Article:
Mia Farrow Admits She Didn't Want Dylan to 'Resurrect' Woody Allen Molestation Accusations
Even though she supports her daughter, Mia Farrow was hesitant about Dylan Farrow resurfacing her child abuse accusations against her father, Woody Allen
Even though she supports her daughter, Mia Farrow was hesitant about Dylan resurfacing her child molestation accusations against her father, Woody Allen.
The 73-year-old actress attended the Time 100 Gala where her son Ronan was being honored for his role in uncovering decades of sexual harassment allegations against Harvey Weinstein.
On the red carpet, Farrow spoke on what it meant when her 32-year-old daughter recently recounted the child abuse she alleges she faced when she was 7-years-old to CBS This Morning. Both Farrow and Dylan first claimed in 1992 that Allen, now 82, had sexually molested Dylan.
“I just wanted it all to go away,” Farrow told Variety at the Time 100 gala Tuesday night. “I did not want to resurrect — it was a horrible chapter for all of us, but I also understood and respected that she needed to do that and she wanted to be part of the Me Too movement and have her voice heard.”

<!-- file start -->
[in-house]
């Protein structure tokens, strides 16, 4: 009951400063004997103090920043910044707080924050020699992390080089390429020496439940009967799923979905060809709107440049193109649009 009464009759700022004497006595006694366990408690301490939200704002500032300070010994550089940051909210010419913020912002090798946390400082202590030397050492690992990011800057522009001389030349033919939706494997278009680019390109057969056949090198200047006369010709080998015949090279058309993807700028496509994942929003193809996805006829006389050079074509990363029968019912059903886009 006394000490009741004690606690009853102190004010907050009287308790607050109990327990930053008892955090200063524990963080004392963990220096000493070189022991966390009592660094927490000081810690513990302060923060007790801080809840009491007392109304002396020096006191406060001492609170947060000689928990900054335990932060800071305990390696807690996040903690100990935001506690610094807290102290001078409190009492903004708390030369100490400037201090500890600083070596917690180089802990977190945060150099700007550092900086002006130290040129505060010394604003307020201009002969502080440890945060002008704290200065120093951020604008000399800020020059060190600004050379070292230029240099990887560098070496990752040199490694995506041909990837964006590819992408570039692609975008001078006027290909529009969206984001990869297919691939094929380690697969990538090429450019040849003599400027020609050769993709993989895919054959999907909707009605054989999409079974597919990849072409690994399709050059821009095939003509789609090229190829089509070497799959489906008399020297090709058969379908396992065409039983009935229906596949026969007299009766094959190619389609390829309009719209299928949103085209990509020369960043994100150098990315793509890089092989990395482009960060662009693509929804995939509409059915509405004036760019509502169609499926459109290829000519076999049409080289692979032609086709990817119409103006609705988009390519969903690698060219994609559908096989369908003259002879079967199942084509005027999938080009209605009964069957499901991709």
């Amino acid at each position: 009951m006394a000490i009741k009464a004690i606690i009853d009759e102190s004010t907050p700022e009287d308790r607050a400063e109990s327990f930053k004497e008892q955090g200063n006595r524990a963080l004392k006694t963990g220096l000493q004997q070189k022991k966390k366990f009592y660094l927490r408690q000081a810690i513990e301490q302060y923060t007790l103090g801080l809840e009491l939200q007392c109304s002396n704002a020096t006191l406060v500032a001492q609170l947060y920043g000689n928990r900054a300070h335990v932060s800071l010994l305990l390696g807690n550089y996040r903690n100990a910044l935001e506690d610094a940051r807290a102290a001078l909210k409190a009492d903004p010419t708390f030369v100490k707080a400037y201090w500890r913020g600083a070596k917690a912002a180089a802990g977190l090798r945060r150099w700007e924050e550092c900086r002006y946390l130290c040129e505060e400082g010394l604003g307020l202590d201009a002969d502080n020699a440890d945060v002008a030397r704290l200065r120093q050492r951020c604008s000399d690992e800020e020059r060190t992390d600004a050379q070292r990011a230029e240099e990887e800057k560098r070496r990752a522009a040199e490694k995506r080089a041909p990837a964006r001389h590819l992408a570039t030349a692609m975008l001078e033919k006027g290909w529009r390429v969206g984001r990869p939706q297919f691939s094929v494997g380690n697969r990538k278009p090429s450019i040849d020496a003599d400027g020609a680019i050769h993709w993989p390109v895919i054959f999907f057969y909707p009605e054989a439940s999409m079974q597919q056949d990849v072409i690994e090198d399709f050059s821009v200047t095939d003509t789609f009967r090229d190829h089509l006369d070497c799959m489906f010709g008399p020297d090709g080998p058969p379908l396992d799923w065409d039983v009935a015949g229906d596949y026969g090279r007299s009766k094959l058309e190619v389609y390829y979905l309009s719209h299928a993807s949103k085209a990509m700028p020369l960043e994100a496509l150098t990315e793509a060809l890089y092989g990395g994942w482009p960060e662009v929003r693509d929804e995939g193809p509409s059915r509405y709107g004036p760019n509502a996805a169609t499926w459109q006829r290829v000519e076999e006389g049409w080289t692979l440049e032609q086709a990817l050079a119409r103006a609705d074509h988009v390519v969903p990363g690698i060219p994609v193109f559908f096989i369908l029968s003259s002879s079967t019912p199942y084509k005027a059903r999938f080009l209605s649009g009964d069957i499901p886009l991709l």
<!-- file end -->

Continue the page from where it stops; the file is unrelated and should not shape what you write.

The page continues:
She continued, “I heard my voice saying, ‘I’m so proud of you, you’re so brave,’ and my stomach knew to turn over because I knew that a lot of bad people will come at me. But I’m just so proud of her.”
In 2014, Dylan – who is one of the star’s three children with Allen — publicly claimed that Allen molested her as a child. Allen has long denied the allegations, which first surfaced during his explosive 1992 split from Farrow. The director was not charged, though a Connecticut prosecutor said there was probable cause for a criminal case.
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Dylan once again came forward with her allegations in the wake of the #MeToo movement asking why Allen had been spared in the sexual harassment reckoning sweeping Hollywood. Since then, dozens of actors who previously worked with Allen have denounced the director and pledged not to work with him again.
But unlike her daughter, Farrow doesn’t believe that is entirely necessary.
“It’s up to the individual,” she said. “It doesn’t affect me one way or the other. I think I would if it was a dear friend, I don’t think a dear friend would do that because they would know what the family has been through — but for other people I just don’t expect that they know or care.”
She did admit, however, that seeing the outpouring of support brings her “near tears that people I don’t know would care so much.”